Swanee River

Old Folks at Home is the state song of Florida. The song is better known as “Swanee River” or “Suwannee River”. The song was written by Stephen Foster in 1851 for a minstrel show.

Miami, Florida

Foster had completed the majority of the lyrics but was still struggling with the opening line. His brother made a few suggestions including Yazoo {in Mississippi}and Pee Dee {in South Carolina}. Foster is reported to say  “Oh pshaw! I won’t have that.”

Upon consulting an atlas his brother called “Suwannee”. Foster said, “That’s it, exactly!” Adding it to the lyrics, he purposely misspelled it as “Swanee” to fit the melody. According to MyFlorida website, “The Suwannee River flows in a southerly direction from the Okeefenokee Swamp in Georgia to the Gulf of Mexico in Florida. The river separates the Florida panhandle from the rest of the state.”

Upon writing the song, Foster was paid by E.P Christy to receive credit for the song. Early printings of the song credit Christy as the author. Foster later came to regret this agreement. Christy was a businessman who operated minstrel shows.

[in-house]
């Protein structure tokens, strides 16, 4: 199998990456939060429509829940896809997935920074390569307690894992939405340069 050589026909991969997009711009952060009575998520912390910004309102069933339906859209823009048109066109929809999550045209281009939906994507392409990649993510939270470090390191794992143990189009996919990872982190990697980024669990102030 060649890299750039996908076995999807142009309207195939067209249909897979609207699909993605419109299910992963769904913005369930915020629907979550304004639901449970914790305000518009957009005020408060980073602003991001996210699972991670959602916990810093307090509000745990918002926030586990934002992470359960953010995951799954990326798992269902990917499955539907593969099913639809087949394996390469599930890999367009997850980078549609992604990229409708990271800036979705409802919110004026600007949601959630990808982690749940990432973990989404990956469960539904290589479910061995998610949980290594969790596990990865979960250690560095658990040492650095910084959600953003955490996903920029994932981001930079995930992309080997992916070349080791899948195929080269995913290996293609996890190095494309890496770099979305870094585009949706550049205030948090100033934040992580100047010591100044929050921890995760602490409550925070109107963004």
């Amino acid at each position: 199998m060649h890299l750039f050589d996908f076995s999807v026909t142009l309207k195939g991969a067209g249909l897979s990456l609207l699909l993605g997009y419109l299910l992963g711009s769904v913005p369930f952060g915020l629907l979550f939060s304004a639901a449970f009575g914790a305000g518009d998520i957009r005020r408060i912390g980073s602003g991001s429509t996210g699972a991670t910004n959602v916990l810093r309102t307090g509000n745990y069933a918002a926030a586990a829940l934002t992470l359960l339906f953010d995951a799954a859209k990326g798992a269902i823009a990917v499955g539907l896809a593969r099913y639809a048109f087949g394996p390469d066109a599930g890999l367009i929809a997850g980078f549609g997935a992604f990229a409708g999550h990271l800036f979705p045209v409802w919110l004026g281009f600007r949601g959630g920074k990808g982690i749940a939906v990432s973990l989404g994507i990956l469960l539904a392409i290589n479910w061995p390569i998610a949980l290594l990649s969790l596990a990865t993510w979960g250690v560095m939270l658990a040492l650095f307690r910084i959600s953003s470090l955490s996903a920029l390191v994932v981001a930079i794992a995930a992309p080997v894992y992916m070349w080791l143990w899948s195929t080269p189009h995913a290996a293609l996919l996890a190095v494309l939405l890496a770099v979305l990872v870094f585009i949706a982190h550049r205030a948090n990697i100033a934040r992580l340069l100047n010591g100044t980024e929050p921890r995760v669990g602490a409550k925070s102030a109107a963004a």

In 1935, the song became the official state song for Florida due to the tourism the song evoked. However, Stephen Foster never visited Florida or saw the Swanee River.

Over time the lyrics have been progressively altered to not be as offensive as the original, which reflected those of a slave. The song is written from the first person version of the slave at a time when slavery was still legal in fifteen of the states. The start of the Civil War was a decade away from the writing of the song. In 2008, the revised lyrics were officially signed into law, along with Florida {Where the Sawgrass Meets the Sky} as the new state anthem.

Gulf of Mexico, where the Swanee River begins

Joel Whitburn wrote in his book “Pop Memories 1890-1954”  “Old Folks at Home” was the best-selling sheet music song of the period, with over twenty million copies sold.

A memorial center at White Springs, Florida, honors Foster, who authored about 200 popular songs during his prolific career.

Foster wrote other hits such as Camptown Races, My Old Kentucky Home, Jennie with the Light Brown Hair, Beautiful Dreamer, Oh!Susanna and Hard Times Come Again No More.



Photos courtesy of Pixabay.com